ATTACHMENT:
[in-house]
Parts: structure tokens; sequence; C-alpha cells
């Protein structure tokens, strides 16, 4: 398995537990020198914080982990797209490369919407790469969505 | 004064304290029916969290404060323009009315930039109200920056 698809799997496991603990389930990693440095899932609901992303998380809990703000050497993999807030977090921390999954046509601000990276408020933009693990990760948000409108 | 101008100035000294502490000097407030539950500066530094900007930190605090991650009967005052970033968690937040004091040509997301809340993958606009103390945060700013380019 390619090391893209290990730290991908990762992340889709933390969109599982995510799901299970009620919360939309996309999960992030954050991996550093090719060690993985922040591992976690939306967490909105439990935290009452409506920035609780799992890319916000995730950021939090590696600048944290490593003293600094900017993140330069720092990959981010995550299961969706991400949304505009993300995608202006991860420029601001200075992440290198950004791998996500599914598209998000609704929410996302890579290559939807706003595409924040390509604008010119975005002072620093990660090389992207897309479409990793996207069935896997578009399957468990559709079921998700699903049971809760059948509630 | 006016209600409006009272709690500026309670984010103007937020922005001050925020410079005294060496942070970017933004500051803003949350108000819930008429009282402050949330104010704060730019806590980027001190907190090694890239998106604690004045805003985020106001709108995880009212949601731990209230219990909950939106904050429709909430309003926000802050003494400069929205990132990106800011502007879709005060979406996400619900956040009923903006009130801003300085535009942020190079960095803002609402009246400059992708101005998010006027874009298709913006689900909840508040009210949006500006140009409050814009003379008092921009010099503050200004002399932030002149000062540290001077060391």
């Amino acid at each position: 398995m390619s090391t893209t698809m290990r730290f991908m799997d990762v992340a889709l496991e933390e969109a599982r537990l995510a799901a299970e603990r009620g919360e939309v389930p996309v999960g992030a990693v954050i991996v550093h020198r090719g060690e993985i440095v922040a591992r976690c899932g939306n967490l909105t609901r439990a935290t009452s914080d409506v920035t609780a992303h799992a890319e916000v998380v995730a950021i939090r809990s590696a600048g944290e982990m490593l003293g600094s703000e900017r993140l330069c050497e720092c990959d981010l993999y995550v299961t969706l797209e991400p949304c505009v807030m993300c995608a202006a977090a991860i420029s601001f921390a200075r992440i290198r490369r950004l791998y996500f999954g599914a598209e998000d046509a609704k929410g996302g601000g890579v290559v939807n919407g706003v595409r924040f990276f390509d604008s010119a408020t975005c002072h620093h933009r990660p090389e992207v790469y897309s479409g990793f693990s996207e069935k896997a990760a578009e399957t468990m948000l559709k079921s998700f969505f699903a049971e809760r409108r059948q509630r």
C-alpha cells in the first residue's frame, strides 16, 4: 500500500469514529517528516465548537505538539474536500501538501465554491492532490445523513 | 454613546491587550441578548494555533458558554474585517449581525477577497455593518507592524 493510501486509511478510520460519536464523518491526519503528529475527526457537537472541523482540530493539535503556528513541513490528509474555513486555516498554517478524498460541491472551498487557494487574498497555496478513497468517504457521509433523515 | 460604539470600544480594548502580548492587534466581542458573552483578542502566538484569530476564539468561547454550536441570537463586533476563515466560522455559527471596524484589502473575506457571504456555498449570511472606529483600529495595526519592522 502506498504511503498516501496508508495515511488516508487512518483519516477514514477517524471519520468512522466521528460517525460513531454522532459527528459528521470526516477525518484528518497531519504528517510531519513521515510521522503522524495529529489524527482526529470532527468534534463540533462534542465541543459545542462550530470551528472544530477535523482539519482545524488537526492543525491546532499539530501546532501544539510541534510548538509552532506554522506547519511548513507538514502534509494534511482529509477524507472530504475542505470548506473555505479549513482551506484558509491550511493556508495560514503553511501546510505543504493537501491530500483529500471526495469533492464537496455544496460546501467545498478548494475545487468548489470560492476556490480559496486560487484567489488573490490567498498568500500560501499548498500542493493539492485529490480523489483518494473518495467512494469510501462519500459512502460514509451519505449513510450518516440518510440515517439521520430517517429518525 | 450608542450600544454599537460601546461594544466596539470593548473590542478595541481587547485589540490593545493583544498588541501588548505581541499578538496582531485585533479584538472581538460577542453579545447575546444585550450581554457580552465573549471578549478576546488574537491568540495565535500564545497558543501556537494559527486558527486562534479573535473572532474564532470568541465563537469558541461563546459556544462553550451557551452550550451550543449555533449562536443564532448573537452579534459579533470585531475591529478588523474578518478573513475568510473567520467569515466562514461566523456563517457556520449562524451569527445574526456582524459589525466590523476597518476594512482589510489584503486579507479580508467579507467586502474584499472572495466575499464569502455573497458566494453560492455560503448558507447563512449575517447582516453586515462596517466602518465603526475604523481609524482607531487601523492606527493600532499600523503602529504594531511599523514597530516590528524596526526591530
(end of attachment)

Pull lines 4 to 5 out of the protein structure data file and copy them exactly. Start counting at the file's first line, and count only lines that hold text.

């Amino acid at each position: 398995m390619s090391t893209t698809m290990r730290f991908m799997d990762v992340a889709l496991e933390e969109a599982r537990l995510a799901a299970e603990r009620g919360e939309v389930p996309v999960g992030a990693v954050i991996v550093h020198r090719g060690e993985i440095v922040a591992r976690c899932g939306n967490l909105t609901r439990a935290t009452s914080d409506v920035t609780a992303h799992a890319e916000v998380v995730a950021i939090r809990s590696a600048g944290e982990m490593l003293g600094s703000e900017r993140l330069c050497e720092c990959d981010l993999y995550v299961t969706l797209e991400p949304c505009v807030m993300c995608a202006a977090a991860i420029s601001f921390a200075r992440i290198r490369r950004l791998y996500f999954g599914a598209e998000d046509a609704k929410g996302g601000g890579v290559v939807n919407g706003v595409r924040f990276f390509d604008s010119a408020t975005c002072h620093h933009r990660p090389e992207v790469y897309s479409g990793f693990s996207e069935k896997a990760a578009e399957t468990m948000l559709k079921s998700f969505f699903a049971e809760r409108r059948q509630r």
C-alpha cells in the first residue's frame, strides 16, 4: 500500500469514529517528516465548537505538539474536500501538501465554491492532490445523513 | 454613546491587550441578548494555533458558554474585517449581525477577497455593518507592524 493510501486509511478510520460519536464523518491526519503528529475527526457537537472541523482540530493539535503556528513541513490528509474555513486555516498554517478524498460541491472551498487557494487574498497555496478513497468517504457521509433523515 | 460604539470600544480594548502580548492587534466581542458573552483578542502566538484569530476564539468561547454550536441570537463586533476563515466560522455559527471596524484589502473575506457571504456555498449570511472606529483600529495595526519592522 502506498504511503498516501496508508495515511488516508487512518483519516477514514477517524471519520468512522466521528460517525460513531454522532459527528459528521470526516477525518484528518497531519504528517510531519513521515510521522503522524495529529489524527482526529470532527468534534463540533462534542465541543459545542462550530470551528472544530477535523482539519482545524488537526492543525491546532499539530501546532501544539510541534510548538509552532506554522506547519511548513507538514502534509494534511482529509477524507472530504475542505470548506473555505479549513482551506484558509491550511493556508495560514503553511501546510505543504493537501491530500483529500471526495469533492464537496455544496460546501467545498478548494475545487468548489470560492476556490480559496486560487484567489488573490490567498498568500500560501499548498500542493493539492485529490480523489483518494473518495467512494469510501462519500459512502460514509451519505449513510450518516440518510440515517439521520430517517429518525 | 450608542450600544454599537460601546461594544466596539470593548473590542478595541481587547485589540490593545493583544498588541501588548505581541499578538496582531485585533479584538472581538460577542453579545447575546444585550450581554457580552465573549471578549478576546488574537491568540495565535500564545497558543501556537494559527486558527486562534479573535473572532474564532470568541465563537469558541461563546459556544462553550451557551452550550451550543449555533449562536443564532448573537452579534459579533470585531475591529478588523474578518478573513475568510473567520467569515466562514461566523456563517457556520449562524451569527445574526456582524459589525466590523476597518476594512482589510489584503486579507479580508467579507467586502474584499472572495466575499464569502455573497458566494453560492455560503448558507447563512449575517447582516453586515462596517466602518465603526475604523481609524482607531487601523492606527493600532499600523503602529504594531511599523514597530516590528524596526526591530